19. And the angel thrust in his sickle into the earth, and gathered the vine of the earth, and cast it into the great winepress of the wrath of God.
20. And the winepress was trodden without the city, and blood came out of the winepress, even unto the horse bridles, by the space of a thousand and six hundred furlongs.
When we read these words, we are, of course, immediately reminded of the fact that this constitutes the close of the vision that was begun to be pictured in the thirteenth chapter. Taking chapters 13 and 14 together, we found that they could not be separated; but they form one vision, a vision of the kingdom of Antichrist in its highest stage of development, and that both from the worldly point of view and from the point of view of heaven, God and His Anointed.
The first vision, that of the beast with his seven heads and ten horns, pictured to us the kingdom of Antichrist from the political point of view and informed us that the kingdom should be universal, established by the voluntary consent of all nations and peoples and tribes of the earth. The central power of this kingdom has sway over all peoples, and, at the same time, over all things, so that all are dependent upon the beast. And, in the second place, it pictured to us that final kingdom as being anti-Christ, anti-God, anti-kingdom, and anti-saints. All worship the beast. All admire this tremendous kingdom. But for the people of God there is no standing-room on the earth.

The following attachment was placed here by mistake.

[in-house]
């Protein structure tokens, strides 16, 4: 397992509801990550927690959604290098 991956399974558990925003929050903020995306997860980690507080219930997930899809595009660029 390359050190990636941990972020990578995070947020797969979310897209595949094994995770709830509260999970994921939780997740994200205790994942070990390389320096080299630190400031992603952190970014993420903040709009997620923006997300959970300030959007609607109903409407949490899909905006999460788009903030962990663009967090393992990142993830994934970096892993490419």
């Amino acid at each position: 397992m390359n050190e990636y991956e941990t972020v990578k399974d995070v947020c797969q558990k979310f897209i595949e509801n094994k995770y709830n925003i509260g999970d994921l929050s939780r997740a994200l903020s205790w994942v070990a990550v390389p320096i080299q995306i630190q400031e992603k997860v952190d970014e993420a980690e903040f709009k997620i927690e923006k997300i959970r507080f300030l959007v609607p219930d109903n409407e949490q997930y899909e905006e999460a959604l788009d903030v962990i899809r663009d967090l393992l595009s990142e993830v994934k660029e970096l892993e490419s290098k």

This last feature of the kingdom of Antichrist was pictured to us especially in the vision of the second beast, with his two horns like a lamb and speech like the dragon. He, so we found, was a picture of the false prophet, of the influence of false philosophy and false religion. And we found that this beast succeeded in uniting the whole world under his creed. They all took stock in the words of this beast. He made them make an image. He gave them a sign. And only the worshippers of the beast and his image, that had the sign, could participate in the blessings of the kingdom of Antichrist, the rest not being able to buy or sell.